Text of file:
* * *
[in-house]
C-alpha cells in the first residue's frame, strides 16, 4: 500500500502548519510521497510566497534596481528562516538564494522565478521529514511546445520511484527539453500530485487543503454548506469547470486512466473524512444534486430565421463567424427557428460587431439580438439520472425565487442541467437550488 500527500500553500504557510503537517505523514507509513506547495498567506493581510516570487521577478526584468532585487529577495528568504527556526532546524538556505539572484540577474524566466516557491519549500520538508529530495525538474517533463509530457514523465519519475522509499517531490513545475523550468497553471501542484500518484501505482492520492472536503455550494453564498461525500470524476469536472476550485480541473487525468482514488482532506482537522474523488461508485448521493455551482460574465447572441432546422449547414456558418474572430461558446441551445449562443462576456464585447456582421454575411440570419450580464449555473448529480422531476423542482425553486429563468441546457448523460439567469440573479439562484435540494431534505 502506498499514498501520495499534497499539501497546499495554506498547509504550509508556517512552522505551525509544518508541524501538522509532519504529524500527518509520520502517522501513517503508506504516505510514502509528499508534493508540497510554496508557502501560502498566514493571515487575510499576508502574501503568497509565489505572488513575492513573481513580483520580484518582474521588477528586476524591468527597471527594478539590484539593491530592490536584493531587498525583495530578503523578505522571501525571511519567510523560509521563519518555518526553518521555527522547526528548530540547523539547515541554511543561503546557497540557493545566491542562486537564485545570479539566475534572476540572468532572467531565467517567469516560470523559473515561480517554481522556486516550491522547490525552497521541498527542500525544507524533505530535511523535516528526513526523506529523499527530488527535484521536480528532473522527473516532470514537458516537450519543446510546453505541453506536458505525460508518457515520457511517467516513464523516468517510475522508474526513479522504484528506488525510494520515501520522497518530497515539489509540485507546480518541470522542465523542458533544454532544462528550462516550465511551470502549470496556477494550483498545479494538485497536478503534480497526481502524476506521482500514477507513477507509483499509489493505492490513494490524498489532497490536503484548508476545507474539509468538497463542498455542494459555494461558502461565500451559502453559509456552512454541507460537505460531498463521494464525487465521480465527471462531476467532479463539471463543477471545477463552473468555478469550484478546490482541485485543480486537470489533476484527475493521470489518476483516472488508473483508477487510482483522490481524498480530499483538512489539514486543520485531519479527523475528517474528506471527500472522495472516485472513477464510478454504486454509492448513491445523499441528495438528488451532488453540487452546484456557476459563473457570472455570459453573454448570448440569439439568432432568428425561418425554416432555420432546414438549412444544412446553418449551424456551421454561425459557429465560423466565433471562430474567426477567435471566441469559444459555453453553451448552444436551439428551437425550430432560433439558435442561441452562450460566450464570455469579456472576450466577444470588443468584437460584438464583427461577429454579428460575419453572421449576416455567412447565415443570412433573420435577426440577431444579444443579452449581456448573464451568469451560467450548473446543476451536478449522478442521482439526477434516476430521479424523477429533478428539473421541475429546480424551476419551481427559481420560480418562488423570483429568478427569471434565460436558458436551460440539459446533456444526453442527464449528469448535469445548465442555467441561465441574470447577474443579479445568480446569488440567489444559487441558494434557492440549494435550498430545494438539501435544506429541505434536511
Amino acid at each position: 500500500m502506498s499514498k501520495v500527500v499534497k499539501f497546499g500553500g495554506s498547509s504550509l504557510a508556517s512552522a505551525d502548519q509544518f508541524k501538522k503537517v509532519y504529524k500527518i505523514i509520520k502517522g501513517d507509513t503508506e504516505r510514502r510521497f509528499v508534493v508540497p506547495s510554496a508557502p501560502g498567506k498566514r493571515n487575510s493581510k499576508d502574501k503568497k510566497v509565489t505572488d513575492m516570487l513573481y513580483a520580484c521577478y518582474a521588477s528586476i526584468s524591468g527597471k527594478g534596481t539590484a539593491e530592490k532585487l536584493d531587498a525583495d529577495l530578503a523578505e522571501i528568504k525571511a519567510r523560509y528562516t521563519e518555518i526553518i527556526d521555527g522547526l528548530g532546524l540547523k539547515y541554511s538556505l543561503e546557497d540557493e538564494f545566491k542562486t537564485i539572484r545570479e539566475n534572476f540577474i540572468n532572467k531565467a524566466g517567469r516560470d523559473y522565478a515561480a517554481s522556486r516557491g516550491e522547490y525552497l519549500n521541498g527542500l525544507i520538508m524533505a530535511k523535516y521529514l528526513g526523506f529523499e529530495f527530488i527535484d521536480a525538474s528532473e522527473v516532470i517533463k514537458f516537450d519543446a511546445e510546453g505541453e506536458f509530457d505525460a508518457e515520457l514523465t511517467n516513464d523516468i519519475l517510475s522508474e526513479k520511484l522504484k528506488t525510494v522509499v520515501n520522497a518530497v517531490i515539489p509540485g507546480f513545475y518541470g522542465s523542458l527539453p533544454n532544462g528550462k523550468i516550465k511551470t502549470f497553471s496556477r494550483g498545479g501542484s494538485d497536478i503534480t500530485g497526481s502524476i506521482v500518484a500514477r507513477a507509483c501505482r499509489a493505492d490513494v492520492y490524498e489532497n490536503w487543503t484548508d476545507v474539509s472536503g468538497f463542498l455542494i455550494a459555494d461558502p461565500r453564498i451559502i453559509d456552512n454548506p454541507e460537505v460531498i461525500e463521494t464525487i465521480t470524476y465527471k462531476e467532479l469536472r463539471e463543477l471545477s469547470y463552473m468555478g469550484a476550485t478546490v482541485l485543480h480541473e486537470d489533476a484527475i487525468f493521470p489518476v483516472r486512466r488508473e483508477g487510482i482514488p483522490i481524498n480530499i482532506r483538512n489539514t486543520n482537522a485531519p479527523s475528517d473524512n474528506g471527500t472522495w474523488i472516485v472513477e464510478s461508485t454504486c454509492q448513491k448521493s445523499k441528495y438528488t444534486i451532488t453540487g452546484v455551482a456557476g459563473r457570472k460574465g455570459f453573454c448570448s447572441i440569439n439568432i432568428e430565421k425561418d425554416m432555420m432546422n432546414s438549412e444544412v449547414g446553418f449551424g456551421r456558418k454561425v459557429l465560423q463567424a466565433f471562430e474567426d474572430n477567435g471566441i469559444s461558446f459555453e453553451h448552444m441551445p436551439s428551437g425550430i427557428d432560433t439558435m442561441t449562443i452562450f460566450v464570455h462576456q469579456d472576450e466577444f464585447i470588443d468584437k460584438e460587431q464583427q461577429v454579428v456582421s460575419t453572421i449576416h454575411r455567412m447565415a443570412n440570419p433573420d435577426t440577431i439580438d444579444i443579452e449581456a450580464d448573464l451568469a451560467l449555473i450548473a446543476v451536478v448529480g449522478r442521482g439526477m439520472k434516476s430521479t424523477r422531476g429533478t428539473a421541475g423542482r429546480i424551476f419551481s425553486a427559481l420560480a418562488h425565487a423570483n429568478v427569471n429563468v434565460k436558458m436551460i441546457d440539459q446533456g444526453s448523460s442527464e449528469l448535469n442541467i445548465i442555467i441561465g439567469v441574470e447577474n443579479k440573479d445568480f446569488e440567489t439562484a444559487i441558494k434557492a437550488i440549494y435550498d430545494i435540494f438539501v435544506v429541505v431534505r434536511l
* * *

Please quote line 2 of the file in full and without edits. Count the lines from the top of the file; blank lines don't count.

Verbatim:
C-alpha cells in the first residue's frame, strides 16, 4: 500500500502548519510521497510566497534596481528562516538564494522565478521529514511546445520511484527539453500530485487543503454548506469547470486512466473524512444534486430565421463567424427557428460587431439580438439520472425565487442541467437550488 500527500500553500504557510503537517505523514507509513506547495498567506493581510516570487521577478526584468532585487529577495528568504527556526532546524538556505539572484540577474524566466516557491519549500520538508529530495525538474517533463509530457514523465519519475522509499517531490513545475523550468497553471501542484500518484501505482492520492472536503455550494453564498461525500470524476469536472476550485480541473487525468482514488482532506482537522474523488461508485448521493455551482460574465447572441432546422449547414456558418474572430461558446441551445449562443462576456464585447456582421454575411440570419450580464449555473448529480422531476423542482425553486429563468441546457448523460439567469440573479439562484435540494431534505 502506498499514498501520495499534497499539501497546499495554506498547509504550509508556517512552522505551525509544518508541524501538522509532519504529524500527518509520520502517522501513517503508506504516505510514502509528499508534493508540497510554496508557502501560502498566514493571515487575510499576508502574501503568497509565489505572488513575492513573481513580483520580484518582474521588477528586476524591468527597471527594478539590484539593491530592490536584493531587498525583495530578503523578505522571501525571511519567510523560509521563519518555518526553518521555527522547526528548530540547523539547515541554511543561503546557497540557493545566491542562486537564485545570479539566475534572476540572468532572467531565467517567469516560470523559473515561480517554481522556486516550491522547490525552497521541498527542500525544507524533505530535511523535516528526513526523506529523499527530488527535484521536480528532473522527473516532470514537458516537450519543446510546453505541453506536458505525460508518457515520457511517467516513464523516468517510475522508474526513479522504484528506488525510494520515501520522497518530497515539489509540485507546480518541470522542465523542458533544454532544462528550462516550465511551470502549470496556477494550483498545479494538485497536478503534480497526481502524476506521482500514477507513477507509483499509489493505492490513494490524498489532497490536503484548508476545507474539509468538497463542498455542494459555494461558502461565500451559502453559509456552512454541507460537505460531498463521494464525487465521480465527471462531476467532479463539471463543477471545477463552473468555478469550484478546490482541485485543480486537470489533476484527475493521470489518476483516472488508473483508477487510482483522490481524498480530499483538512489539514486543520485531519479527523475528517474528506471527500472522495472516485472513477464510478454504486454509492448513491445523499441528495438528488451532488453540487452546484456557476459563473457570472455570459453573454448570448440569439439568432432568428425561418425554416432555420432546414438549412444544412446553418449551424456551421454561425459557429465560423466565433471562430474567426477567435471566441469559444459555453453553451448552444436551439428551437425550430432560433439558435442561441452562450460566450464570455469579456472576450466577444470588443468584437460584438464583427461577429454579428460575419453572421449576416455567412447565415443570412433573420435577426440577431444579444443579452449581456448573464451568469451560467450548473446543476451536478449522478442521482439526477434516476430521479424523477429533478428539473421541475429546480424551476419551481427559481420560480418562488423570483429568478427569471434565460436558458436551460440539459446533456444526453442527464449528469448535469445548465442555467441561465441574470447577474443579479445568480446569488440567489444559487441558494434557492440549494435550498430545494438539501435544506429541505434536511